[mpich-discuss] why does a non-standard GCC in PATH break my all-Intel MPICH config?

Jed Brown jedbrown at mcs.anl.gov
Fri Jul 5 17:25:05 CDT 2013

Jeff Hammond <jeff.science at gmail.com> writes:

> One corresponds to an MPICH configure with my default environment and
> the other with a vanilla environment not including my GCC 4.8.1
> install.  When the environment knows about GCC 4.8.1, configure tests
> related to C++ fail.

See the icc(1) man page:

   GNU* gcc Interoperability
       C++ compilers  are  interoperable  if  they  can  link
       object  files  and libraries generated by one compiler
       with object  files  and  libraries  generated  by  the
       second  compiler,  and  the  resulting executable runs
       successfully.  Some  GNU*   gcc   versions   are   not
       interoperable,  some  versions  are  interoperable. By
       default, the Intel compiler will generate code that is
       interoperable with the version of gcc it finds on your

       The Intel(R) C++ Compiler options that affect GNU* gcc
       interoperability include:

       · -cxxlib

       · -gcc-name

       · -gcc-version

       · -gxx-name

       · -fabi-version

       · -no-gcc   (see   gcc   Predefined  Macros  for  more

       The Intel(R) C++ Compiler is interoperable  with  GNU*
       gcc  compiler  versions  greater than or equal to 3.2.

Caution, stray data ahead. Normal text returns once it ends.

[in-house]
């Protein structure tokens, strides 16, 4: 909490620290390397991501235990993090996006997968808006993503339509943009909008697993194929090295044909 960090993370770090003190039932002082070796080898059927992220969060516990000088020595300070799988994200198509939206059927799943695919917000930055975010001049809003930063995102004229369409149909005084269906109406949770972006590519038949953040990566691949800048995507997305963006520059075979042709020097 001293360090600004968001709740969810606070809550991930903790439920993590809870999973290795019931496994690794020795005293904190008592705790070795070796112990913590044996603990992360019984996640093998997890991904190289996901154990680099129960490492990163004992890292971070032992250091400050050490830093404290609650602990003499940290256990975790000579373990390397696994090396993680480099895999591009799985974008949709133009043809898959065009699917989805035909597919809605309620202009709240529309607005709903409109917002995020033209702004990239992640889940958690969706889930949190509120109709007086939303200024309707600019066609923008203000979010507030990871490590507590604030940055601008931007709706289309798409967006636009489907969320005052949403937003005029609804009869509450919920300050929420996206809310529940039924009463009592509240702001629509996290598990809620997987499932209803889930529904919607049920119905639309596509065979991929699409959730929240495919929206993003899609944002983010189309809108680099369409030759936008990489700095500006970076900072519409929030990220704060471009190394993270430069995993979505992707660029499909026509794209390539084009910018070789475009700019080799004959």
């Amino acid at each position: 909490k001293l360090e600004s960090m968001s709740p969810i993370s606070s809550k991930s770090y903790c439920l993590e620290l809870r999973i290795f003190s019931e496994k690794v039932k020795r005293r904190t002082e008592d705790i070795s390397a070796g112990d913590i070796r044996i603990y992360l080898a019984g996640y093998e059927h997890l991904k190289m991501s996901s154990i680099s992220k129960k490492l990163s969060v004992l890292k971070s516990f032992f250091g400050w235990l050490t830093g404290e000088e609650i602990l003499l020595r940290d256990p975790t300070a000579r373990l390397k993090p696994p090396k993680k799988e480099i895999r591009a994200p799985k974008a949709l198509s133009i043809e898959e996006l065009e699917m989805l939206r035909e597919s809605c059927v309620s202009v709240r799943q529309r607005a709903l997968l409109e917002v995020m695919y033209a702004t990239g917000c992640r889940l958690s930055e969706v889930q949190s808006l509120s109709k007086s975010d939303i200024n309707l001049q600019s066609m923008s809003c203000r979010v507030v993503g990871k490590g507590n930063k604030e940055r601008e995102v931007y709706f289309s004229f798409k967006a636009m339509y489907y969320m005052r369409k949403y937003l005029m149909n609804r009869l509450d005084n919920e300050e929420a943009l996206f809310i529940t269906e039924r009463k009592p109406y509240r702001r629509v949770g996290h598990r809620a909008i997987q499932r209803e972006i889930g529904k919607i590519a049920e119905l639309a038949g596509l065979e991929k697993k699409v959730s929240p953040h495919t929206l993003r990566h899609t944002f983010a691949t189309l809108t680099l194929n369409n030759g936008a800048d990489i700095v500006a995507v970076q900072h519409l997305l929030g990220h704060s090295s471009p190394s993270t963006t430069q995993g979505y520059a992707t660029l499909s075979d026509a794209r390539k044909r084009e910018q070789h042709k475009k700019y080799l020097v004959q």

See the Intel(R) C++ Compiler Documentation  for  more

We just debugged essentially this problem from some BW users that
couldn't manage to have exactly the same GCC modules loaded when they
configured PETSc as when they ran later (it took way too many emails to
pin them down on this bit of the environment changing).  The gcc-version
also affects the dialect and attributes, so for example, when icc finds
a recent version of gcc,

  __attribute((deprecated("explanation why")))

works, but if it finds an old version of gcc, then "explanation why" is
not understood, so only


can be used.  This dependence on whatever gcc is found in the path is
horrendous for reproducibility since it makes it harder to create
configurations that don't depend on the environment and even if you
concede dependence on the environment, few people realize that the
Intel's compilers change behavior based on the version of gcc found in
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